Swimming is a great physical activity for your body and mind. From better heart health to mental health, the benefits are many.
It is recommended that adults get at least 150 minutes a week of moderate aerobic activity or 75 minutes a week of vigorous aerobic activity to maintain or reduce their weight, according to MayoClinic. Swimming is a great way to stay active and just 60 minutes of it a day is enough to burn the same calories as running without the impact it has on bones and joints.
Swimming is an activity that is for people of all ages and can be done inexpensively. It works on the entire body and strains the body a lot less. For those who have had a sedentary life, getting started with any physical activity can be difficult, which is why swimming is a good option. People can go at their own pace, which makes it a stress-free activity.
Here are six more benefits of swimming on the mind and body:
Almost 50% of older adults have chronic insomnia and aerobic activities like swimming could be a solution. One study, Aerobic exercise improves self-reported sleep and quality of life in older adults with insomnia, showed that those above the age of 55 had improved quality of life and sleep after engaging in regular aerobic exercise. Swimming, unlike running, is a good option for older adults because those with physical ailments can do it too.
It's a great way to burn more calories in the same time when compared to other physical activities. A 160-pound person is likely to burn almost 423 calories an hour while swimming at a low or moderate pace, while they would burn only 314 calories walking at 3.5 miles per hour for 60 minutes and 183 calories an hour doing yoga. Working out on the elliptical trainer would burn 365 calories for the same duration, according to Healthline.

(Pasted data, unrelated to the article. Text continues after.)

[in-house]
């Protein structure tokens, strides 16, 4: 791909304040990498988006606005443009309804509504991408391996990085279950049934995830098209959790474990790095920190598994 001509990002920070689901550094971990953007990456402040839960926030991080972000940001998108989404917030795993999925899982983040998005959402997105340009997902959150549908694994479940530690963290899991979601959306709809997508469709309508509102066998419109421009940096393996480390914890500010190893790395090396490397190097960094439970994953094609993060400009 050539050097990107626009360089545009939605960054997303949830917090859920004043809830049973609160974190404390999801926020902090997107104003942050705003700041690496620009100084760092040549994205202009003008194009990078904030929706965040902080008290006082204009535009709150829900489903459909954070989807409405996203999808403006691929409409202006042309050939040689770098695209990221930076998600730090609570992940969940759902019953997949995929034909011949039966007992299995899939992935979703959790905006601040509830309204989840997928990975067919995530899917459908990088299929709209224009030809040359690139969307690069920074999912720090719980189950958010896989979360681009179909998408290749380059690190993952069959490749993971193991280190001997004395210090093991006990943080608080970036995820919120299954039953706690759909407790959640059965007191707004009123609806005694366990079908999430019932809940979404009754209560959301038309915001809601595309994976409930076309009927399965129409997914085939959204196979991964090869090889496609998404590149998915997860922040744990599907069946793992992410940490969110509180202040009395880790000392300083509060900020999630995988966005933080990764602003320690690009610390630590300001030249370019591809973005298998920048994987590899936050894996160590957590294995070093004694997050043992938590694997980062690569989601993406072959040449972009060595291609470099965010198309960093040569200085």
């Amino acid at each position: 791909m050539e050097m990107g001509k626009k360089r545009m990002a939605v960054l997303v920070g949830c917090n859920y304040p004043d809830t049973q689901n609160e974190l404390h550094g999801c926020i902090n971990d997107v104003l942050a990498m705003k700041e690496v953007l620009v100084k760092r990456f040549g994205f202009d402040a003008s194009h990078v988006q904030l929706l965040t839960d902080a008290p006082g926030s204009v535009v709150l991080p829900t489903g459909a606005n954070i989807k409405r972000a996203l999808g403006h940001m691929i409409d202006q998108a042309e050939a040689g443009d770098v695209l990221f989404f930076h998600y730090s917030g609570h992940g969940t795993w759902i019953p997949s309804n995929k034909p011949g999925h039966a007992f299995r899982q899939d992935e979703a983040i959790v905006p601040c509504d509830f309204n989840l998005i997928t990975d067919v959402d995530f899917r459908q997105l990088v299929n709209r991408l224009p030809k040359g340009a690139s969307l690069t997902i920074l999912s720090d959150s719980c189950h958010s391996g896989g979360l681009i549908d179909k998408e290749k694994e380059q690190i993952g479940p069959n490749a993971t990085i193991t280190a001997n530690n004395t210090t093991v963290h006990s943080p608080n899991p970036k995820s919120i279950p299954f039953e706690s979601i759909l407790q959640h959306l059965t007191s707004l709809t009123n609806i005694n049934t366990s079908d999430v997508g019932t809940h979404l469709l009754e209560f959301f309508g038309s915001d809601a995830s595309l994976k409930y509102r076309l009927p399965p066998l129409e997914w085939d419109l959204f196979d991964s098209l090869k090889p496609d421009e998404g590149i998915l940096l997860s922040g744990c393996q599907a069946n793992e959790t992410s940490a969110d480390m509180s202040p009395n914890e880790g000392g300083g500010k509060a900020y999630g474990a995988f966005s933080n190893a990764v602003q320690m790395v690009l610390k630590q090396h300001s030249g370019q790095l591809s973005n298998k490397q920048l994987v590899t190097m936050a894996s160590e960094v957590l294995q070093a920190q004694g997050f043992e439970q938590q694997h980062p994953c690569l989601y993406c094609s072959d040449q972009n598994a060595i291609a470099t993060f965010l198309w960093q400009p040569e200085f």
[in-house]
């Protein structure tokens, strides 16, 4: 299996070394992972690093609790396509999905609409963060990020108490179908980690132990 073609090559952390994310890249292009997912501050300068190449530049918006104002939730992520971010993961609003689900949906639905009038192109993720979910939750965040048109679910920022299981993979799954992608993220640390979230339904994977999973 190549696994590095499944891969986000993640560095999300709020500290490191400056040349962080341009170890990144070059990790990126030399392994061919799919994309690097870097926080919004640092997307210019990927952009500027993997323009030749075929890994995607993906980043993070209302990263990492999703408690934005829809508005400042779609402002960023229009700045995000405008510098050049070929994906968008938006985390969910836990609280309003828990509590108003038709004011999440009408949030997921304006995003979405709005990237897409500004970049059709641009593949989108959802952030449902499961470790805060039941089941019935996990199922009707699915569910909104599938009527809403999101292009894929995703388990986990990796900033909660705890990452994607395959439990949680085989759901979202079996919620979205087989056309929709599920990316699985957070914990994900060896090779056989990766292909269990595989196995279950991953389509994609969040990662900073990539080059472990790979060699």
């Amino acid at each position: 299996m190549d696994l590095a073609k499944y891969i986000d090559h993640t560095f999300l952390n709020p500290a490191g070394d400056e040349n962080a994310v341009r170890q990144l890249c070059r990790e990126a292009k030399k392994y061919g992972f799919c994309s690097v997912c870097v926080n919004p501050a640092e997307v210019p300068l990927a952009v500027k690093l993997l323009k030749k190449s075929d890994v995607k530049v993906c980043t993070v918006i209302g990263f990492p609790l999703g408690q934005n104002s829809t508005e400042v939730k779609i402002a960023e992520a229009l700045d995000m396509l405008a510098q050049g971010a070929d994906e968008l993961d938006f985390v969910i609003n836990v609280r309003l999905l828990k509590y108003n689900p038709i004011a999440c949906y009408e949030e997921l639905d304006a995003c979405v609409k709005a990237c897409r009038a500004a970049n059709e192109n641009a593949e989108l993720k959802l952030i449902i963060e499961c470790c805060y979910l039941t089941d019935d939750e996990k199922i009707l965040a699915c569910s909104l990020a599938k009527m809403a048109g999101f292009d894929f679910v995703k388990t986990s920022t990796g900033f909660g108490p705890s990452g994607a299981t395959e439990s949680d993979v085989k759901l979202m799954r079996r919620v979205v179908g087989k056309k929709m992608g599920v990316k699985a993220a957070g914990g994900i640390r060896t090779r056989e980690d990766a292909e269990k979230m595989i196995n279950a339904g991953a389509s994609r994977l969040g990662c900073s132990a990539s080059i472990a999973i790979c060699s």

Any physical activity for even 20 minutes a week can be good for relieving stress and anxiety, according to Medical News Today. However, swimming might have a more immediate effect on us. A survey, The effect of swimming exercise on life stress relief, in Taiwan at a YMCA found that swimmers felt more relieved from stress after swimming. Of the 101 people surveyed, before their session, 44 said they were mildly depressed and stressed because of their fast-paced life. The number dropped to eight after the session. However, more research is necessary to validate this.
When researchers studied the effect of swimming on people with moderate to severe dementia in Australia, they observed an improvement in their mood. The participants were part of a 12-week aquatic program and the study, published in the Australasian Journal of Ageing, concluded that aquatic exercise intervention reduces behavioral and psychological symptoms of dementia. Apart from its psychological benefits, it also improves their physical health.
Swimming works on every major muscle group in the body since we require our arms, legs, torso, and abdomen to propel us forward. It improves our strength and tones our muscles. It has a positive effect on overall fitness and manages our weight. It also increases the heart rate without stressing the body. Not only is it good for the muscles but also for the heart and lungs, according to Medical News Today.
This is a safe option for people with arthritis, injury, disability, asthma, pregnancy, multiple sclerosis (MS), and other issues that make high-impact exercises difficult. It is also capable of having a healing effect by improving recovery from injury and reducing pain.